U.S. v. Saucedo-Avalos, 2016 WL 1444727 (4/13/16) (Kan.) (unpub'd) - The 10th rules it wouldn't render a plea invalid even if Mr. Saucedo-Avalos' lawyer had falsely assured him he would receive no more than a ten-year sentence. The judge's statements at the plea hearing that Mr. Saucedo-Avalos could receive a sentence from ten years to life trumped the lawyer and prevented the plea from being involuntary. Mr. Saucedo-Avalos received 30 years in prison.

Williams v. Wilkinson, 2016 WL 1459529 (4/14/16) (Okl.) (unpub'd) - The 10th reverses a dismissal of a Muslim prisoner's § 1983 and Religious Land Use and Institutionalized Person Act ("RLUIPA") suit. The 10th rules Mr. Williams could be deprived of his RLUIPA and First Amendment rights by the prison's refusal to give him kosher food, even if the prison thinks Muslims are required by their religion to eat halal food, not kosher food.

Thornton v.Goodrich, 2016 WL 1445397 (4/13/16) (Col.) (unpub'd) - Procedural victory for a § 2254 petitioner. The 10th remands where the district court rejected Mr. Thornton's Fourth Amendment claim under Stone v. Powell, 428 U.S. 465 (1976), on the grounds that the state courts had provided a full and fair opportunity to litigate the claim. The 10th holds the district court should have actually examined the state court record before deciding Mr. Thomas was afforded a full and fair opportunity.

Winkel v. Heimgartner, 2016 WL 1534062 (4/15/16) (Kan.) (unpub'd) - Yet another victory for a § 2254 petitioner. The 10th finds the district court erred in the following ways: in determining whether Mr. Winkel timely filed a pro se petition for review with the Kansas Supreme Court, the district court considered the federal prisoner mailbox rule instead of the appropriate state prisoner mailbox rule; the district court did not properly place the burden on the state to prove the state supreme court consistently applies the prisoner mailbox rule in the same manner as it did in Mr. Winkel's case; and the district court improperly required Mr. Winkel to prove his satisfaction of the prisoner mailbox rule by submitting prison mail logs or other additional evidence, instead of by submitting his and a prison official's affidavits.

Failure to file a reply brief dooms residual-clause argument

U.S. v. Peterman, 2016 WL 1273033 (4/1/16) (okl/) (unpub'd) - Mr. Peterman contended he was ineligible for the ACCA because, to qualify as a violent felony, one of his convictions depended on the unconstitutionally vague residual clause. The government agreed the district court relied on the residual clause to impose the ACCA sentence. However, in its answer brief the government pointed out Mr. Peterman did not argue he was entitled to relief under the plain-error standard in his opening brief. Mr. Peterman did not file a reply brief. Since Mr. Peterman never claimed plain error, he waived any chance for relief, says the 10th. So it affirms a concededly unconstitutional sentence. Hopefully Mr. Peterman files a § 2255 alleging ineffectiive-assistance of appellate counsel and gets relief that way.

"Off-the-cuff" decision fails to satisfy Daubert gate-keeping requirements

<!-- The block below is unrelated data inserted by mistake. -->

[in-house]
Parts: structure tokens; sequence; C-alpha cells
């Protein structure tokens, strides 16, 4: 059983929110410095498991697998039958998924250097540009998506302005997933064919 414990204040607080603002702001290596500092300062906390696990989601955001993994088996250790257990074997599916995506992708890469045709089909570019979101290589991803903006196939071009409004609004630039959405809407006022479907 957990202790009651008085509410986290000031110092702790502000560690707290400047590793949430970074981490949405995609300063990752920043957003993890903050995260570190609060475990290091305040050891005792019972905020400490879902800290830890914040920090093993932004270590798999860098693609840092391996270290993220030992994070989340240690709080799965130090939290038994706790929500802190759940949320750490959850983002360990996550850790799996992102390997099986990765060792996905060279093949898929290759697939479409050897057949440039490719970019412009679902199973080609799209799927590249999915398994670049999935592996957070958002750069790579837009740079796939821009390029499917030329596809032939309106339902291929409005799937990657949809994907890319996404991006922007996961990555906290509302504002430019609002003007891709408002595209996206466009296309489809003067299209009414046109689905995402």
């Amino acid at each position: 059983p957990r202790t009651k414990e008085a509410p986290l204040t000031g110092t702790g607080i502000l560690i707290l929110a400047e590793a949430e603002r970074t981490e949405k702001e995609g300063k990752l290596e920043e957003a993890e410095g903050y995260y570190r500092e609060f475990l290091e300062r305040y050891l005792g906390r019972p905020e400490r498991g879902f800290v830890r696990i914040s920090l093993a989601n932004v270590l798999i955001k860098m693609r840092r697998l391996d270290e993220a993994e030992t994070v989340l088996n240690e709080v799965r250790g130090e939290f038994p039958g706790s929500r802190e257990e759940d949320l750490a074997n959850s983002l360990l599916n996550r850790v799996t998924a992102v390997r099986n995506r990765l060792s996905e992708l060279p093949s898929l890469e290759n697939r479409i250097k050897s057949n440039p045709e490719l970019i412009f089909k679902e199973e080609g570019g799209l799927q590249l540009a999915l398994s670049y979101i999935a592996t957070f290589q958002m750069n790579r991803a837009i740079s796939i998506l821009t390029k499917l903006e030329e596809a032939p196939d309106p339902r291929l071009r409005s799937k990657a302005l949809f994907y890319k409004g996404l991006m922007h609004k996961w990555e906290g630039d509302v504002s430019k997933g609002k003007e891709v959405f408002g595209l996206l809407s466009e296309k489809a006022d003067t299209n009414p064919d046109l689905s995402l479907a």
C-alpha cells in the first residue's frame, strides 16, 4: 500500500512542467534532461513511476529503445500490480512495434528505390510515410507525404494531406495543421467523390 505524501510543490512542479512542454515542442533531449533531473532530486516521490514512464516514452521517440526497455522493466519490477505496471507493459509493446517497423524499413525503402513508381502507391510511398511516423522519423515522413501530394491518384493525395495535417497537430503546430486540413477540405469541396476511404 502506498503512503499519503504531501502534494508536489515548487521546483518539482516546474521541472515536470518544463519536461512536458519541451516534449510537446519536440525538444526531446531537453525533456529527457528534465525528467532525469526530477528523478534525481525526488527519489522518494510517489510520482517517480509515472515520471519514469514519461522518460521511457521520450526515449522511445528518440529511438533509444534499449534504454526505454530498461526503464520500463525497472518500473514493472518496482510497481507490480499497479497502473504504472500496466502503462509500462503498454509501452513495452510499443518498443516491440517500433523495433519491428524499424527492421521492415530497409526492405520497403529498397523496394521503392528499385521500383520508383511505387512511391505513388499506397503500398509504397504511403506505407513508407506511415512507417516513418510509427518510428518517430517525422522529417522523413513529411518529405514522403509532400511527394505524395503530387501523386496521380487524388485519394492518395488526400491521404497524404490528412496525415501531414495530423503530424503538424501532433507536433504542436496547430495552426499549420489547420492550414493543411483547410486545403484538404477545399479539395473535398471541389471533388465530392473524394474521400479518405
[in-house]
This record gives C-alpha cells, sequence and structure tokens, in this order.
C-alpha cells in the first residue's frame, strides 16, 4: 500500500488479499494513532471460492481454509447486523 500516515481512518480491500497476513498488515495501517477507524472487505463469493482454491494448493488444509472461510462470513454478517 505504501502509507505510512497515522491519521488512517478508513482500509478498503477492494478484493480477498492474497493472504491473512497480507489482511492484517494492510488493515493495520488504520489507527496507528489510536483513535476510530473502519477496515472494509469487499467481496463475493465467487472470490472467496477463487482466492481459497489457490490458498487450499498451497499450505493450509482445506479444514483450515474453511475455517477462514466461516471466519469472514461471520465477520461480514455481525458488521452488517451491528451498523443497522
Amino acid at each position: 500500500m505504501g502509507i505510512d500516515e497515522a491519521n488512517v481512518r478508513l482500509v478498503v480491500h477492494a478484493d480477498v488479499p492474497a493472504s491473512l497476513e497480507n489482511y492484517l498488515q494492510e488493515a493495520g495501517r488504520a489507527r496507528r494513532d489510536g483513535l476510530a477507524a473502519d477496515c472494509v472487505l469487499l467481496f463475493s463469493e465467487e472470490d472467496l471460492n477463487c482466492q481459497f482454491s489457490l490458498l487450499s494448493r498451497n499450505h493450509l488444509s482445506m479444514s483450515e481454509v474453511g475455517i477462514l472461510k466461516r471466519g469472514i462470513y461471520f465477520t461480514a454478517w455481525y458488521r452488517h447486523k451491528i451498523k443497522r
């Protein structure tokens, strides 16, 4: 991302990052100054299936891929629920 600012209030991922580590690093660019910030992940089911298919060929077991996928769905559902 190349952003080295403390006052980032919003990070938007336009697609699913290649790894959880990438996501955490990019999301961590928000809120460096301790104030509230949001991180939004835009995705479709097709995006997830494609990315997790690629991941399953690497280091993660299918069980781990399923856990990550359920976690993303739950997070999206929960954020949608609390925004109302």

Adamscheck v. American Family Mutual Insurance Company, 818 F.3d 576 (3/29/16) (Col.) (Published) - Although a civil case, the expert holding might be useful for challenging the exclusion of a defense expert. The 10th holds the district court failed to engage in its required Daubert gatekeeping function when it made an "off-the-cuff decision based solely on an equivocal one-sentence description of the biochemical engineering expert's testimony by the party opposing its admission." Counsel opposing the admission described the testimony as opining the plaintiff couldn't have been hurt in the type of accident that occurred. The district court made no fact findings and only stated that all-rear-end accidents are different.

Tenth Circuit rejects Moncrieffe-based argument, holds 21 U.S.C. § 841(a)(1) is a “drug trafficking offense”

U.S. v. Dominguez-Rodriguez, 817 F.3d 1190 (3/31/16) (N.M.) (Published) - The 10th turns down an ingenious attack on USSG § 2L1.2 enhancements. The 10th holds a violation of 21 U.S.C. § 841(a)(1) is a “drug trafficking offense” under USSG § 2L1.2(b)(1)(A). The possession with intent to distribute does not have to include an element of commercial dealing and remuneration, the 10th concludes. The 10th justifies the difference from the result in Moncrieffe v. Holder, 133 S. Ct. 1678 (2013), which did acknowledge a commercial dealing/remuneration element requirement in the immigration law context, on the grounds that § 2L1.2 had its own distinct definition of “drug trafficking offense.” That definition in application note 1 includes possession with intent to distribute a controlled substance. The 10th looks to the generic contemporary meaning of possession with intent to distribute. The 10th finds that meaning in § 841(a)(1). That provision criminalizes non-commercial, non-remunerative distribution. End of story. The 10th notes the anomaly that under its ruling a state drug offense might qualify for a 16-level enhancement, but under Moncrieffe, not for an aggravated-felony 8-level enhancement. But that anomaly was not before the 10th in this case, the 10th says, so it doesn't have to justify it now.

Convicton for violationg SORNA overturned; reversing 10th Circuit